Embedding Research and Writing Instruction into Inquiry-Based Learning: A Case Study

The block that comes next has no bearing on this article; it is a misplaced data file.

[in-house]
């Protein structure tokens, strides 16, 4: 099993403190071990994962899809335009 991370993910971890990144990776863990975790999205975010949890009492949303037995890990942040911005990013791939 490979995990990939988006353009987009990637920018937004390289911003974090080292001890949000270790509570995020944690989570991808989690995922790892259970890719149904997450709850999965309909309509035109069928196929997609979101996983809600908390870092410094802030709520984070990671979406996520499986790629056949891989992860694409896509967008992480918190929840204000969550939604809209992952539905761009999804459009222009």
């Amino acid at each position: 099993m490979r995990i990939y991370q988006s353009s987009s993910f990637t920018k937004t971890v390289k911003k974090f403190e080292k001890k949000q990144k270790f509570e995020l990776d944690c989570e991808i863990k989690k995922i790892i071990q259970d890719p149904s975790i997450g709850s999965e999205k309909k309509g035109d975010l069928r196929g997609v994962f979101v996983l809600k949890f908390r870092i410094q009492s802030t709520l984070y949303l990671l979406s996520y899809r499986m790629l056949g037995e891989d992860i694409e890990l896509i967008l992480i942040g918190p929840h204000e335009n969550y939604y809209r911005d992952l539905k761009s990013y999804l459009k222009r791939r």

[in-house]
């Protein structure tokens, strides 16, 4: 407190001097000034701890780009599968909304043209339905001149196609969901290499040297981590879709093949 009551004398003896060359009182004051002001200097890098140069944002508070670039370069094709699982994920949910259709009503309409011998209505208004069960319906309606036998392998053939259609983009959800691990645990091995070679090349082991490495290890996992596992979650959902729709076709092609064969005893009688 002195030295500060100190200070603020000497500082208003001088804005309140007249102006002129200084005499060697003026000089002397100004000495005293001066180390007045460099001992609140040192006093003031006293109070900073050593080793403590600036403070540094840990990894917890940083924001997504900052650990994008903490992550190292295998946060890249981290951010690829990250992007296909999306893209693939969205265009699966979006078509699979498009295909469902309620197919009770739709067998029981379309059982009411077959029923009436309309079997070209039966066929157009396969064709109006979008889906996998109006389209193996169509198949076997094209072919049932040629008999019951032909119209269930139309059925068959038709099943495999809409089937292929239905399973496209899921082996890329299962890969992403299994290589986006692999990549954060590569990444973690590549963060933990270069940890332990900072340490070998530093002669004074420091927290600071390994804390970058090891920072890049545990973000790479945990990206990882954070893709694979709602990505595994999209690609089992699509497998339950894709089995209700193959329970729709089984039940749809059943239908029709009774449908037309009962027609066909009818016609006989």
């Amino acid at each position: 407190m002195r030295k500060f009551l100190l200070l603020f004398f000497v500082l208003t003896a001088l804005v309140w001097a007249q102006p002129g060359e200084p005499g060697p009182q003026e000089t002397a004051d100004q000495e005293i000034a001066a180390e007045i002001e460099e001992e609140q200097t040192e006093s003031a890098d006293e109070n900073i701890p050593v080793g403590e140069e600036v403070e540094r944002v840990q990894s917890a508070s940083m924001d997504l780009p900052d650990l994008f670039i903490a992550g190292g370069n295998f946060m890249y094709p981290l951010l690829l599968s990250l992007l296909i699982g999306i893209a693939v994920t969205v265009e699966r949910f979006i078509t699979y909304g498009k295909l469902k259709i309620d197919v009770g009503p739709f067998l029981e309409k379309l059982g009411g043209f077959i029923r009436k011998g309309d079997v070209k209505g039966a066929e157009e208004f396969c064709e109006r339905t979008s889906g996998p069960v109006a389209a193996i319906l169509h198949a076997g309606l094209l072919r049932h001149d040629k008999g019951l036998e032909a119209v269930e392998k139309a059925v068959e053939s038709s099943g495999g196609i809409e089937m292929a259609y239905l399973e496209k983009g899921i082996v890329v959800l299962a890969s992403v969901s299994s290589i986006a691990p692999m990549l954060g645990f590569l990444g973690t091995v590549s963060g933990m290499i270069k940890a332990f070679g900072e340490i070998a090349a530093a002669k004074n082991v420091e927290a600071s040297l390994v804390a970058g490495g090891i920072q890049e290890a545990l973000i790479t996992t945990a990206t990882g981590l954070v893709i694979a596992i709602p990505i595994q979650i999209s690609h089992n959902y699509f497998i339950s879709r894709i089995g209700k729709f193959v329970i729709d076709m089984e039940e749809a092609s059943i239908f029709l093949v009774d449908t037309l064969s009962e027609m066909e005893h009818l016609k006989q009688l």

While instructors value the outcomes of research processes, the instruction of these skills is often left on the periphery. When librarians and writing centre staff are able to meaningfully collaborate in course design, the boundaries between assignment, assessment, research, and writing are reduced to create a more accurate model of the iterative process of scholarship. As Ferer (2012) highlights, connecting library and writing support merges divisions created by institutional boundaries. This presentation highlights the potential for creating a cohesive university experience for first-year students, by describing the outcomes of a partially flipped approach to research and writing instruction embedded into an inquiry-based learning course. This collaborative re-design process incorporated many flipped classroom initiatives (Mangan, 2013), including pre-tests, in-class exercises, hands-on research components, writing workshops, and a summative assessment. Research and writing skills were weighted 25% of the course grade with librarians and writing centre staff integrally involved with the assessment process. The purpose of this session is to introduce instructors to the benefits of using a partially flipped approach to research and writing skills instruction by highlighting the value of integrating librarians and writing support staff into course design. Participants will experience an interactive exercise modeling the student experience to foster a deeper understanding of research and writing skills, and through this gain an appreciation for how an embedded model can work in the classroom.